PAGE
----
Sunday, March 27, 2011

Equine Therapy, Wartorn, Articles of Interest

This week on Thursday I interviewed Theresa Flaigle, a therapist who is starting an Equine Assisted Psychotherapy and Equine Assisted Learning program for veterans here in the Wichita, Kansas area.  Go here to listen to the complete interview about the therapeutic value of working with horses helps those who have experienced trauma. 

The Equine Assisted Growth and Learning Association (EAGALA) is dedicated to improving the mental health of individuals, families, and groups around the world by setting the standard of excellence in Equine Assisted Psychotherapy and Equine Assisted Learning, also known as "horse therapy" or "equine therapy."

Theresa also provided these contact numbers for those interested in learning more:

Flint Hills Therapeutic Riding:  316-733-8943
Innerworks Holistic Healing Center:  316-946-0990
Theresa's mobile:  316-617-3032

I just had the chance to watch Wartorn 1861-2010.  It's an HBO documentary produced by James Gandolfini and it highlights real veterans and their personal stories and struggles from the Civil War, WWI, WWII, Vietnam and present day.  It is an important documentary for anyone who knows or cares about a veteran.  A Civil War veteran commits suicide after the war - his family said he came home "changed".  A WWI officer writes "I closed up like an oyster because I realized my friends, my country - spoke a different language".  A mother cries out "they put him through a paper shredder and then sent him back to us to put the pieces together", and a wife says "he's home, but he's not home".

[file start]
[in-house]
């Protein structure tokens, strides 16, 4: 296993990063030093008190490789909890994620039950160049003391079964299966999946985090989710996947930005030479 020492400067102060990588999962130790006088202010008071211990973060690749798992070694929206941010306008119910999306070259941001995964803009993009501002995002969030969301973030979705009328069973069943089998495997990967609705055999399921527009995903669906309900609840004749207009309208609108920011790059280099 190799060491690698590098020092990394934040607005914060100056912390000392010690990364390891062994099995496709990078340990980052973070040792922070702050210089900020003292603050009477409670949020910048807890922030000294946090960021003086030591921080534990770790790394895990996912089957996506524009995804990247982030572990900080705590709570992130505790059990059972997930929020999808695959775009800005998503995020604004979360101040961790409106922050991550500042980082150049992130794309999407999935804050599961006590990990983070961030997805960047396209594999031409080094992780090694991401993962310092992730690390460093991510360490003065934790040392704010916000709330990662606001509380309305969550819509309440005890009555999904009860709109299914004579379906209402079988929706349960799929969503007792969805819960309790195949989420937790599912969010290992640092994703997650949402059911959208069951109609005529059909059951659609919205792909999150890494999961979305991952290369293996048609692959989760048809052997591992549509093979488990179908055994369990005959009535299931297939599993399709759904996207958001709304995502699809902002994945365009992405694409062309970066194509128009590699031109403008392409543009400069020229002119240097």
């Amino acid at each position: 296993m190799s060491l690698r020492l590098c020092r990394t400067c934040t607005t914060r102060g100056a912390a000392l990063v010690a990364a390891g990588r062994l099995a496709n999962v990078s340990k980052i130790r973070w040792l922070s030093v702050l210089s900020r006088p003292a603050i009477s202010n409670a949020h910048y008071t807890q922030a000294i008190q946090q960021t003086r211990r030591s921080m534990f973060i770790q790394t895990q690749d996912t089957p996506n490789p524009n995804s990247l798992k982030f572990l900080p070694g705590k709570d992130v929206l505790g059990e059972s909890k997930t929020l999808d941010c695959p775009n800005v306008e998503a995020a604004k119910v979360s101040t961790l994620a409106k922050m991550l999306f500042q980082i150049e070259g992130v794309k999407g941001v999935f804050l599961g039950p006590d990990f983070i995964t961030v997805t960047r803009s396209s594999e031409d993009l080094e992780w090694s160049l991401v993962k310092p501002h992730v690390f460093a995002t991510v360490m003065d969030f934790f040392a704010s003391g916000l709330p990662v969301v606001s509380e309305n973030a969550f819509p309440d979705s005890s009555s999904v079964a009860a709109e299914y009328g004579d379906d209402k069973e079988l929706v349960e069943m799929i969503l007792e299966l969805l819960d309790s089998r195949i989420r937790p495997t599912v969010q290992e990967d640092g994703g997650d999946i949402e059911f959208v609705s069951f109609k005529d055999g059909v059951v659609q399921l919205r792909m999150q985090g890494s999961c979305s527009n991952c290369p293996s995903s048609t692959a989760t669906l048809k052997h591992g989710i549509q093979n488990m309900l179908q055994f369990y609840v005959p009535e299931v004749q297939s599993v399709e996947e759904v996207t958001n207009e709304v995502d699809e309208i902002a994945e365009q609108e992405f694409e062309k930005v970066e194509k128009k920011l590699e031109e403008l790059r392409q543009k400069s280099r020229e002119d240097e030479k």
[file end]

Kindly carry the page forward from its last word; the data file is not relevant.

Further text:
That's what GallantFew is all about.  Helping our veterans come home.  If you can mentor, sponsor, or help in any way, please visit our website and plug in.

V/R and RLTW


Articles of interest this week:


·         Half the Afghanistan and Iraq veterans treated by VA receive mental health care: (NEXTGOV) --- Slightly more than half of all Afghanistan and Iraq war veterans treated by the Veterans Affairs Department received care for mental health problems, roughly four times the rate of the general population, according to statistics compiled by the advocacy group Veterans for Common Sense based on data obtained under the Freedom of Information Act.

·         Aftershock: The Blast That Shook Psycho Platoon (ALL THINGS CONSIDERED-NPR,) --- At 8:20 p.m. on Sept. 21, 2010, Iraq veteran Brock Savelkoul decided it was time to die. He lurched from his black Tacoma pickup truck, gripping a 9-mm pistol. In front of him, a half dozen law enforcement officers crouched behind patrol cars with their weapons drawn. They had surrounded him on a muddy red road after an hour-long chase that reached speeds of 105 miles per hour.


·         Transplant stirs up veteran’s wounds: (BOSTON HERALD) --- Col. Barry Martin, Chief of Plastic Surgery at Walter Reed Army Medical Center, stopped short of calling Dallas Wiens’ new face a miracle, opting instead for the clinical description of “an encouraging next step” in the restorative process.  “It may be decades before we fully understand all the immune suppression issues at play in such a procedure,” Martin said. “I like to think of what happened up there at the Brigham as part of a slow evolution rather than a revolution.”